• Rhythm A in Figure-2 further supports this impression — with greatest difference in P wave size between the PINK-arrow P wave (before beat #16) — and the RED-arrow P waves (before beats #1,6,11 — which look to be larger in both monitoring leads of Rhythm A).

Figure-2: I’ve labeled definite atrial activity with PINK and RED arrows. At this point in my interpretation — I suspected that the underlying rhythm was sinus — with lots of ectopic atrial activity (See text).

The BLUE Arrows in Figure-3:
Keeping the important concept from PEARL #1 in mind (ie, To save interpretation of the more difficult parts of the tracing for last) — I now focused my attention on beat #2 in Rhythm B.
  • Now looking at Figure-3 — In Rhythm B, beat #2 is seen to occur earlier than one would expect. The QRS complex of this beat looks identical to each of the 7 other beats in Rhythm B — and — the BLUE arrow preceding beat #2 highlights a premature P wave. Therefore — beat #2 in Rhythm B is a PAC (Premature Atrial Contraction).

PEARL #2: I find the saying, "Birds of a Feather Flock Together" — to be an extremely helpful reminder of an important concept in arrhythmia interpretation. 
  • The meaning of this English proverb, "Birds of a Feather ..." — is that people of similar type, interest or character tend to mutually associate.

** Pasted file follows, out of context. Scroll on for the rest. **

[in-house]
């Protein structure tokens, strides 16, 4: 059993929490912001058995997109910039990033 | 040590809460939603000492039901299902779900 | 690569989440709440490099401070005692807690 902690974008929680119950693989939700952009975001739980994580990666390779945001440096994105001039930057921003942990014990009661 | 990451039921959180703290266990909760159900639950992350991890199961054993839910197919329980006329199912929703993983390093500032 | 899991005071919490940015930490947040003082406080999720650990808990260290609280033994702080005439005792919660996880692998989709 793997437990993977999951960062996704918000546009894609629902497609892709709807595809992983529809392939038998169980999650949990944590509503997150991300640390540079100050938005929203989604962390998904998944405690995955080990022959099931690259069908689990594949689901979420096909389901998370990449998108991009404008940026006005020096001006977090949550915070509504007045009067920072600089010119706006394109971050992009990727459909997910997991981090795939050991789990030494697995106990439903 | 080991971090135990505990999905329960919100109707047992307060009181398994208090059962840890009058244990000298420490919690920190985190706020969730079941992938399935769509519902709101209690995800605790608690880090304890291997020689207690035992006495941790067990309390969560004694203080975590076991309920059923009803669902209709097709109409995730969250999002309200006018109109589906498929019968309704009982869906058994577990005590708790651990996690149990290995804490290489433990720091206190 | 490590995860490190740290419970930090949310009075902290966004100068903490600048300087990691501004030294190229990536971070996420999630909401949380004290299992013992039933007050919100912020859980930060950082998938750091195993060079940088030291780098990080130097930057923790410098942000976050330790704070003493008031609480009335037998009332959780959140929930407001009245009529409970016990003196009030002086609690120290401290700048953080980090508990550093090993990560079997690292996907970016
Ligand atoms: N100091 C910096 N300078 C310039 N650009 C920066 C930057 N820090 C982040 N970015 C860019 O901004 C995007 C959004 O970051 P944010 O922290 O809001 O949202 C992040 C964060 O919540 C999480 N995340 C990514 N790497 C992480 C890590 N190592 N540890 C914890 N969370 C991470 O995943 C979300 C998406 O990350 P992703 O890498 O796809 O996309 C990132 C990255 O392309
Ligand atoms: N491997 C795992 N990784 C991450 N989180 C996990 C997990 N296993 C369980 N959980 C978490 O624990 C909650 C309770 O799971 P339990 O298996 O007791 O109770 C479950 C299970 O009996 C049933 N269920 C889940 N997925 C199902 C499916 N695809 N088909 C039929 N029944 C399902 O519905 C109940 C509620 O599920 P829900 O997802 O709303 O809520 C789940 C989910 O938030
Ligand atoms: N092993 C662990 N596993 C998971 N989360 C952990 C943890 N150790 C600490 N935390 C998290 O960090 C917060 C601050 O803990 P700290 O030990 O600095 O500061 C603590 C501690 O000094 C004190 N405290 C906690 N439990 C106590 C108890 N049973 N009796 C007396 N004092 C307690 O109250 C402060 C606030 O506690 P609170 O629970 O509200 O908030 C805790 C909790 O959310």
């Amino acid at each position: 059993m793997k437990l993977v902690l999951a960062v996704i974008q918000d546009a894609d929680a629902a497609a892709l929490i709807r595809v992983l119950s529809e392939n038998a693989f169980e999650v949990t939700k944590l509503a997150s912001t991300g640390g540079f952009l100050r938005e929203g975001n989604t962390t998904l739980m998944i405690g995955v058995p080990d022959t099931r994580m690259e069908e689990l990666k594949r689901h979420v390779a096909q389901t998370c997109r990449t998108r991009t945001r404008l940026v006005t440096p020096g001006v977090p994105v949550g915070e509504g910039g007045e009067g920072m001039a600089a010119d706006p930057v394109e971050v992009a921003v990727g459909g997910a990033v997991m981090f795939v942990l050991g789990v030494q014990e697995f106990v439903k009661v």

• The relationship to cardiac arrhythmias of the saying, "Birds of a Feather" — is that IF we see other clear evidence on an arrhythmia of a frequent-occurring phenomenon — then additional less evident findings in that same patient probably reflect the same phenomenon.

  • For Example: Since we know that the BLUE arrow preceding beat #2 in B highlights a PAC — and, since other PINK arrows in Figure-3 all appear to represent some form of ectopic atrial activity — it is likely that the deflections highlighted by the 4 other BLUE arrows in this figure (seen over the small deflections between the run of rapid beats in Rhythm A) — also represent ectopic atrial activity. Therefore — beats #11-thru-15 in Rhythm A almost certainly represent a 5-beat run ATach! (Atrial Tachycardia).

NOTE: Although we might expect that a run of ectopic ATach should manifest similar beat-to-beat P wave morphology — it turns out that P wave morphology (as well as the P-P interval) may vary with ATach. This is especially true at the onset of ATach episodes, when additional ectopic atrial sites may initially be participating.
  • We have already seen some variation in P wave shape for a number of the PINK arrows in today's tracing. 

The YELLOW Arrow in Figure-3:
Let's complete our study of Figure-3 — with a look at the deflection highlighted by the YELLOW arrow in Rhythm C.
  • Beat #10 in Rhythm C is clearly early (ie, premature) — and, beat #10 is preceded by a premature P wave (ie, under the YELLOW arrow). Therefore — beat #10 in Rhythm C is a PAC.